Il mostro di Venezia (1966)

Italy, 1966
83m, 2293 metres
35mm film, black and white
mono, Italian

An Italian horror film directed by Dino Tavella.

Plot Summary

In Venice a psychopathic killer is embalming beautiful women and putting them on display in his own private gallery.


Director: Dino Tavella
Gondola Film
Producer: Christian Marvel
Production Manager: Attilio Tosato
Script: Dino Tavella, G. Muretta
Director of Photography: Mario Parapetti
Music: Marcello Gigante
Art Director: Giuseppe Ranieri

Maureen Lidgard Brown
Gin Mart [real name: Luigi Martocci] (Andrea)
Luciano Gasper
Anita Todesco
Alcide Gazzotto
Alba Brotto
Elmo Caruso
Viki Del Castillo
Carlo Russo
Antonio Grossi
Jack Judd
Paola Vaccari
Maria Rosa Vizzina
Gaetano Dell’Era
Pietro Walter
Francesco Bagarrini
Roberto Contero

Alternative Titles

The Embalmer – USA, UK
The Monster of Venice
– English language title


Kinematograph Weekly 25 November 1967 p.17
This is rather a second-rate thriller with a touch of the horrific in the final reel. A fairly successful effort has been made to lay a few red herrings to hold interest. […] This is, in all respects, an unpretentious thriller. The idea of a woman investigating a dungeon by candlelight where known horrors exist is quite preposterous, as are the simple efforts of the man who is styled an embalmer. The man’s wearing of a skull-like mask and the kidnapping of the girls are the sum total of its modest thrills. Acting is adequate, the photography fair and the dubbing good. – from a review by Graham Clarke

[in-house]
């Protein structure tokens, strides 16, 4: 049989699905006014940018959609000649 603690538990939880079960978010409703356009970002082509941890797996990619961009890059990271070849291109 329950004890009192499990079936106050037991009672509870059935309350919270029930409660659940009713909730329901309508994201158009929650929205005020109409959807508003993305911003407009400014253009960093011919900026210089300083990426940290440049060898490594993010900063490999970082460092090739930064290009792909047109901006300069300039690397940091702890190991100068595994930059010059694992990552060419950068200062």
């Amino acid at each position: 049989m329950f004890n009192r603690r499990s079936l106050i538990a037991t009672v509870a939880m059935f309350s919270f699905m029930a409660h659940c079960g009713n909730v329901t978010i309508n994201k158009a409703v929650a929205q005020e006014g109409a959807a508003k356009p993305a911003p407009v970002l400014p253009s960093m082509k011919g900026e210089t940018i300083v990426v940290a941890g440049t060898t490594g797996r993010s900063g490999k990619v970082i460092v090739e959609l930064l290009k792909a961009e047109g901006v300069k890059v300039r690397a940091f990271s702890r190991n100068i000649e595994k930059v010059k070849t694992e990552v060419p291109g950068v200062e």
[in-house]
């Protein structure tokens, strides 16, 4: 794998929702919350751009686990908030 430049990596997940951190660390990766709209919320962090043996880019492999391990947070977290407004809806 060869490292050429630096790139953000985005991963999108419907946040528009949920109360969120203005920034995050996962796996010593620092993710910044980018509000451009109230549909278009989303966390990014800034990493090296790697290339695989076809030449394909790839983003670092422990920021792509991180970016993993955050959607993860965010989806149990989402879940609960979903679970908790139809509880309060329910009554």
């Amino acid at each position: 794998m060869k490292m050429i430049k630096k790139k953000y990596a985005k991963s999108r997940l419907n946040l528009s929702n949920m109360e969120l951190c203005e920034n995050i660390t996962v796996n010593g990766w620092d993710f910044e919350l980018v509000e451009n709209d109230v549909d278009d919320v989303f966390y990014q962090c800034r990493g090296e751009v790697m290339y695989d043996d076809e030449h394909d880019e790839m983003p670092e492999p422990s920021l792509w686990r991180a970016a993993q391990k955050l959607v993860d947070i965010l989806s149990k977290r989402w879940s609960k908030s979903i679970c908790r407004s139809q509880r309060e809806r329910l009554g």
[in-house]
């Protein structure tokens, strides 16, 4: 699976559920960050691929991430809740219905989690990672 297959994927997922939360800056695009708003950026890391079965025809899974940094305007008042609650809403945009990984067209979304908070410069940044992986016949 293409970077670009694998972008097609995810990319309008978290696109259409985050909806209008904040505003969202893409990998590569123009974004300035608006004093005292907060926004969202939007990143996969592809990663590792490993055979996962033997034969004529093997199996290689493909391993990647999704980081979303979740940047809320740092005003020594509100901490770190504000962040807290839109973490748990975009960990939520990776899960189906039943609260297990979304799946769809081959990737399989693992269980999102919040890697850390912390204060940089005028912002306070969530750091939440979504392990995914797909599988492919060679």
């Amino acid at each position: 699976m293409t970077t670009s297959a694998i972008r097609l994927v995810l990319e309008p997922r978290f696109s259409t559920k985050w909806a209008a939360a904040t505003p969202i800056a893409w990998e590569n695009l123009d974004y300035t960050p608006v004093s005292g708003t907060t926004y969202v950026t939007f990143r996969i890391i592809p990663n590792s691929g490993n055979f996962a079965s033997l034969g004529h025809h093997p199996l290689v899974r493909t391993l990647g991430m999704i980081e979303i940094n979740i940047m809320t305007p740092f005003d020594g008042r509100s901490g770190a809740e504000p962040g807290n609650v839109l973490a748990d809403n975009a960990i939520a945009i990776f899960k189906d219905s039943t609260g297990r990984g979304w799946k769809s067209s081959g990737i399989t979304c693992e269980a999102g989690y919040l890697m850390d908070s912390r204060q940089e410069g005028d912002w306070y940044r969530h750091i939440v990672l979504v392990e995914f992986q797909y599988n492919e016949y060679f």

Monthly Film Bulletin no.457 (February 1972) pp.33-34
It’s hard to tell from this dubbed and extensively mutilated print (less than two thirds the length of the original) just how director Dino Tavella treated this macabre murder mystery. There are hints in what is left of the script that the killer was intended rather more as an extreme species of aesthete than as a classic, sex-obsessed, horror-film psychopath; and despite the gothic horror of the finale, which has the mad embalmer cavorting round the underwater crypt in monk’s habit and skull mask, one gets the impression that the overall treatment was probably quite downbeat. Certainly the emphasis of the embalming sequences is far from surgical, with the female corpses all demurely draped. In the circumstances, it’s intriguing but particularly futile to wonder what Mario Bava might have made of such material. – from a review by Kenneth Thompson



  • The Daily Cinema no.9452 (27 November 1967) p.4 – review
  • Kine Weekly no.3137 (25 November 1967) p.17 – credits, synopsis, review (by Graham Clarke)
  • Monthly Film Bulletin no.457 (February 1972) (UK) pp.33-34 – credits, synopsis, review (by Kenneth Thompson)


  • The Aurum Film Encyclopedia: Horror by Phil Hardy (ed.) p.172
  • Euro Gothic: Classics of Continental Horror Cinema by Jonathan Rigby pp.159, 160
  • Feature Films, 1960-1969: A Filmography of English-language and Major Foreign-language United States Releases by Harris M. Lentz III p.123
  • Italian Horror Films of the 1960s: A Critical Catalog of 62 Chillers by Lawrence McCallum pp.68-71 – illustrated synopsis, credits, review
  • Reference Guide to Fantastic Films by Walt Lee p.121 – credits
  • Serial Killer Cinema: An Analytical Filmography by Robert Cetti pp.145-146
  • Trashfiend: Disposable Horror Fare of the 1960s & 1970s Volume One by Scott Stine pp.38-40 – illustrated credits, synopsis, review